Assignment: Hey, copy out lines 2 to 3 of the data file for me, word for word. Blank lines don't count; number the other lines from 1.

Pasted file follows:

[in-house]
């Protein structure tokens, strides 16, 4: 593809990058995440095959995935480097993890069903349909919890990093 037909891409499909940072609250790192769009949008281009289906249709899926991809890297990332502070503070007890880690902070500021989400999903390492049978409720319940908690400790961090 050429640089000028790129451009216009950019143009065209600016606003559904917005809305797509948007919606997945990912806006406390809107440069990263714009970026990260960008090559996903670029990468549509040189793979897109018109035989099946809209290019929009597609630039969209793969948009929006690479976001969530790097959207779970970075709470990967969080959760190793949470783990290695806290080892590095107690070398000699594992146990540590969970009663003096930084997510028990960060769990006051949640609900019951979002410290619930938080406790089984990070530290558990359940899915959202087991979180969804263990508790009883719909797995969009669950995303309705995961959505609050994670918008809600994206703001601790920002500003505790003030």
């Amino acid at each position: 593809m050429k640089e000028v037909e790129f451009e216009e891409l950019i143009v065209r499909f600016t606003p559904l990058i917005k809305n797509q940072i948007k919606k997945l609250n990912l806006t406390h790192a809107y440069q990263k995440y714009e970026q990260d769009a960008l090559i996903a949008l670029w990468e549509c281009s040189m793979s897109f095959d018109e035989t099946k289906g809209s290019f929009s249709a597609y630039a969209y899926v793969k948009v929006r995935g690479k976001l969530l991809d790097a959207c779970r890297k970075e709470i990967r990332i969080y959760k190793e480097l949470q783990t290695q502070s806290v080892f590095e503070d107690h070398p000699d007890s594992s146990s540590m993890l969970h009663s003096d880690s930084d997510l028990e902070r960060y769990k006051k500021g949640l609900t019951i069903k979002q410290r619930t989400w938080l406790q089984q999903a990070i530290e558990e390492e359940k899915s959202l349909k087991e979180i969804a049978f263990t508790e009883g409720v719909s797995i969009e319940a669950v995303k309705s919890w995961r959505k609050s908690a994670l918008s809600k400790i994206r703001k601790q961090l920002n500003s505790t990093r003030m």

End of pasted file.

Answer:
């Protein structure tokens, strides 16, 4: 593809990058995440095959995935480097993890069903349909919890990093 037909891409499909940072609250790192769009949008281009289906249709899926991809890297990332502070503070007890880690902070500021989400999903390492049978409720319940908690400790961090 050429640089000028790129451009216009950019143009065209600016606003559904917005809305797509948007919606997945990912806006406390809107440069990263714009970026990260960008090559996903670029990468549509040189793979897109018109035989099946809209290019929009597609630039969209793969948009929006690479976001969530790097959207779970970075709470990967969080959760190793949470783990290695806290080892590095107690070398000699594992146990540590969970009663003096930084997510028990960060769990006051949640609900019951979002410290619930938080406790089984990070530290558990359940899915959202087991979180969804263990508790009883719909797995969009669950995303309705995961959505609050994670918008809600994206703001601790920002500003505790003030």
């Amino acid at each position: 593809m050429k640089e000028v037909e790129f451009e216009e891409l950019i143009v065209r499909f600016t606003p559904l990058i917005k809305n797509q940072i948007k919606k997945l609250n990912l806006t406390h790192a809107y440069q990263k995440y714009e970026q990260d769009a960008l090559i996903a949008l670029w990468e549509c281009s040189m793979s897109f095959d018109e035989t099946k289906g809209s290019f929009s249709a597609y630039a969209y899926v793969k948009v929006r995935g690479k976001l969530l991809d790097a959207c779970r890297k970075e709470i990967r990332i969080y959760k190793e480097l949470q783990t290695q502070s806290v080892f590095e503070d107690h070398p000699d007890s594992s146990s540590m993890l969970h009663s003096d880690s930084d997510l028990e902070r960060y769990k006051k500021g949640l609900t019951i069903k979002q410290r619930t989400w938080l406790q089984q999903a990070i530290e558990e390492e359940k899915s959202l349909k087991e979180i969804a049978f263990t508790e009883g409720v719909s797995i969009e319940a669950v995303k309705s919890w995961r959505k609050s908690a994670l918008s809600k400790i994206r703001k601790q961090l920002n500003s505790t990093r003030m």